July 24, 2013

A female cop in a man’s world

By Olivia Sundeen    
Farmer Intern

Last Wednesday I went on a ride-along with Watford City Police Sgt. Shannon Monnens. Within the first five minutes, she asked me a series of questions.
They went something like, “Do you know how to shoot a shotgun?” Followed by, “Do you  have a cell phone? And, “Do you have someone to call in case we get into a high pursuit chase and I need to drop you off on the side of the road?”
Needless to say, my first impression of this 5’7” police officer who wore her blonde, curly hair back in a messy bun while sporting a navy uniform with a bullet-proof vest underneath occasionally uttering a few profanities here and there was, “Wow, who is this chick?”
Originally from Minnesota, Monnens found her way to Watford City, N.D. about two years ago.
“I have not regretted a second of it,” stated Monnens of her move. “This is the best thing I could’ve done - experience and career-wise.”
During her first month as a police officer in Watford, Monnens realized she was in for a rude awakening.
“I got my nose busted in the first month of being on duty,” stated Monnens. “I realized that holy crap, this town means business.”
Monnens credits this incident for basically saving her life, because from then, she knew how to prepare herself.
So, the question on my mind, and essentially the reason for my ride-along was, what is a day really like in the life of Police Sgt. Monnens?
“It’s tiring,” stated Monnens. “Basically, it consists of lack of sleep, no social life, pissing people off and dealing with stress.”
According to Monnens, she deals with all types of crime. Theft, traffic control, stabbings, DUIs - you name it, and she has seen it.
“I guess the only thing I haven’t really done is save a baby,” stated Monnens. “But I have never killed anyone either, so that says something.”
Needless to say, her life could be described as anything but dull. Three energy drinks on top of two cups of coffee helps Monnens get through her crazy shifts whether they are from 9 p.m. to 4 a.m. or 6 a.m. to 6 p.m, it’s a non-stop job.
“Mentally, this job is hard,” stated Monnens. “We run on barely any sleep, and we see stuff that is just not normal. The stress of it all is the hardest.”
According to Monnens, the stress is enough to make you lose your mind.
“You have to have a channel to talk and let your stress out,” stated Monnens. “If I ever start to dread work, I like to hang out with kids, because it reminds me at one time everyone was innocent.”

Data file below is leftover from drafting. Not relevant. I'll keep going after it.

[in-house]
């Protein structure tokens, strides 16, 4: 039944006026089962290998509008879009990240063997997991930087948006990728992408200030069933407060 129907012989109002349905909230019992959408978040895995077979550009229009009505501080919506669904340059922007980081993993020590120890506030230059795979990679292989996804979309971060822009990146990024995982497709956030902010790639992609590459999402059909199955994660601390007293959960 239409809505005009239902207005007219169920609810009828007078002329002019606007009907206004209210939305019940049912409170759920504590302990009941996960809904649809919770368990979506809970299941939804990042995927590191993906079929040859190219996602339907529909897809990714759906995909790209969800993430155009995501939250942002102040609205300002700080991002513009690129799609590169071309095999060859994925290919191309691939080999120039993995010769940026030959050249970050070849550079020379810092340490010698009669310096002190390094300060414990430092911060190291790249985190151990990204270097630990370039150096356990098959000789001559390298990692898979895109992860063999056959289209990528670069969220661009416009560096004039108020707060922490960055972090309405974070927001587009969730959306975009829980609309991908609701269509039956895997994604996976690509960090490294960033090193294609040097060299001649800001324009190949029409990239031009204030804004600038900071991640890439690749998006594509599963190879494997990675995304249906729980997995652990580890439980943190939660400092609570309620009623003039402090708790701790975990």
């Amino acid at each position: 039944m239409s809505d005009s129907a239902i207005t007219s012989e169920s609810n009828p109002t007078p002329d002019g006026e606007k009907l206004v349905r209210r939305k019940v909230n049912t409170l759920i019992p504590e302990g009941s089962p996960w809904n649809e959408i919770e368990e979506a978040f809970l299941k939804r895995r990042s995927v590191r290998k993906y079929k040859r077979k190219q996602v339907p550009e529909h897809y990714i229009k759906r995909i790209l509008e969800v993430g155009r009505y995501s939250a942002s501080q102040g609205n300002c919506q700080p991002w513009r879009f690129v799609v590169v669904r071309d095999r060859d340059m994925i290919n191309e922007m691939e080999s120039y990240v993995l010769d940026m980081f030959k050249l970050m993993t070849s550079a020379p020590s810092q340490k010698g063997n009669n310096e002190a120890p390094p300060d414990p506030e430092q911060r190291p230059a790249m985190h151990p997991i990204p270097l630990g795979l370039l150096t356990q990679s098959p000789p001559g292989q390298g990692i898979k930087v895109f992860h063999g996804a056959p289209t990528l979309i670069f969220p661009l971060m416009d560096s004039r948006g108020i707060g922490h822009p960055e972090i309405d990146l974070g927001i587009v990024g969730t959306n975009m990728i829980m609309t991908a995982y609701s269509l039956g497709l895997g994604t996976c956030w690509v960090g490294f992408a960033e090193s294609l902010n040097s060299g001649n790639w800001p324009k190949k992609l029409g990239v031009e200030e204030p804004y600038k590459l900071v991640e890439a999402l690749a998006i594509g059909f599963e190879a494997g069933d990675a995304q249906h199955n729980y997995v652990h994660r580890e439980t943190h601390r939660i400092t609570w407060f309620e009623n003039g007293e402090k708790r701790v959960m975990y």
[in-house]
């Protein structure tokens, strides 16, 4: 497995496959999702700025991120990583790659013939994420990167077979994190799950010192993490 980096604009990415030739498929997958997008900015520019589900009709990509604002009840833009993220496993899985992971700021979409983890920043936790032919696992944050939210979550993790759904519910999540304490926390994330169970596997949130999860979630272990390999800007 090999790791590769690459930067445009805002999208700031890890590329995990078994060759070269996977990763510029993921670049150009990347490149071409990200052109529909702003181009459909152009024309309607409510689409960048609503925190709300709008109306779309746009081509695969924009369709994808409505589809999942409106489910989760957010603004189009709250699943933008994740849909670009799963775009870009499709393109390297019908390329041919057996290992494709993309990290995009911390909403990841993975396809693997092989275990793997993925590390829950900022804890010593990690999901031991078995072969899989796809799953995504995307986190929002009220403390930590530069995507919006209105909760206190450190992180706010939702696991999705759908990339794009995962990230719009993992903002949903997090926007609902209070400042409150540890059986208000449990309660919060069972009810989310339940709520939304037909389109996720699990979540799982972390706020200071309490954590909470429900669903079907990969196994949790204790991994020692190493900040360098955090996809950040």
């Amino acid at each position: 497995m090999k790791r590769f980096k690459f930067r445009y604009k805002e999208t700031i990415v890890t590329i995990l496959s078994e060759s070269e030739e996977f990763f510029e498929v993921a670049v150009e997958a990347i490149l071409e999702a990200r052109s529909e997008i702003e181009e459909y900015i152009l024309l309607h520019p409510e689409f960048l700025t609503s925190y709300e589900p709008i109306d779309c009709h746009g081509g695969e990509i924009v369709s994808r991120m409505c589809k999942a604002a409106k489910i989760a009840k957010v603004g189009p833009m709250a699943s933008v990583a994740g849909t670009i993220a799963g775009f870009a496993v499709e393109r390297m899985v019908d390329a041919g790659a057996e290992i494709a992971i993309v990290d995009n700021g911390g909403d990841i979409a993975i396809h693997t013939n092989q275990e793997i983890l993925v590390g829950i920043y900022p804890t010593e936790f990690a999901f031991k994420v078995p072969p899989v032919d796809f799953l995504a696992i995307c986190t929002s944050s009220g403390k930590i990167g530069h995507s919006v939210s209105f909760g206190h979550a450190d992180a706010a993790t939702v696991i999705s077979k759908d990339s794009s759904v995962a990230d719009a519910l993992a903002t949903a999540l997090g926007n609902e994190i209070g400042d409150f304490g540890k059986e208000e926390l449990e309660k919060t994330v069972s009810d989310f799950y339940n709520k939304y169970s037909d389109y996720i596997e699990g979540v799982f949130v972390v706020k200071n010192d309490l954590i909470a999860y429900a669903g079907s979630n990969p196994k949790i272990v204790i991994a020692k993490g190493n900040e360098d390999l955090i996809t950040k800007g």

Although Monnens is a female in an ever-increasing, male-dominated area, she doesn’t let her gender define her.
“I can keep up with the guys just like the rest of ’em,” stated Monnens. “However, it is a pain in the butt being a chick, mostly because this uniform was not made for woman’s hips.”
Monnens actually believes being a female cop in a male-dominated area has its advantages.
“Guys want to be macho with guys,” stated Monnens. “When I come, the guys seem to cool off and are always very respectful of me. It’s like they view me as a mother figure or something.”
Throughout my ride-along with Monnens, I began to realize how important relationships are - especially for those in law enforcement.
“I don’t have the tolerance for people in my life that make poor decisions,” stated Monnens. “Luckily, my co-workers are like a second family. We vent and can relate to each other. It’s a different kind of relationship when you have to trust your life with that person.”
Whether male or female, a police officer needs to be someone  who has the desire to help people, despises the idea of sitting in the office all day and is able to, for the most part, remain unaffected by stomach-upsetting situations - someone like Shannon Monnens.
“I laugh a lot, so my job must not be that bad,” stated Monnens. “As a police officer, I have to often remind myself that 98 percent of society wants to obey the law. It’s the two percent we deal with that doesn’t. It’s easy to forget that.”
According to Monnens, when you are first new, everything that happens on the job seems crazy. What might be memorable to a normal person is easily forgettable.
“After awhile, things just don’t surprise you,” stated Monnens. “It’s just another day in the life.”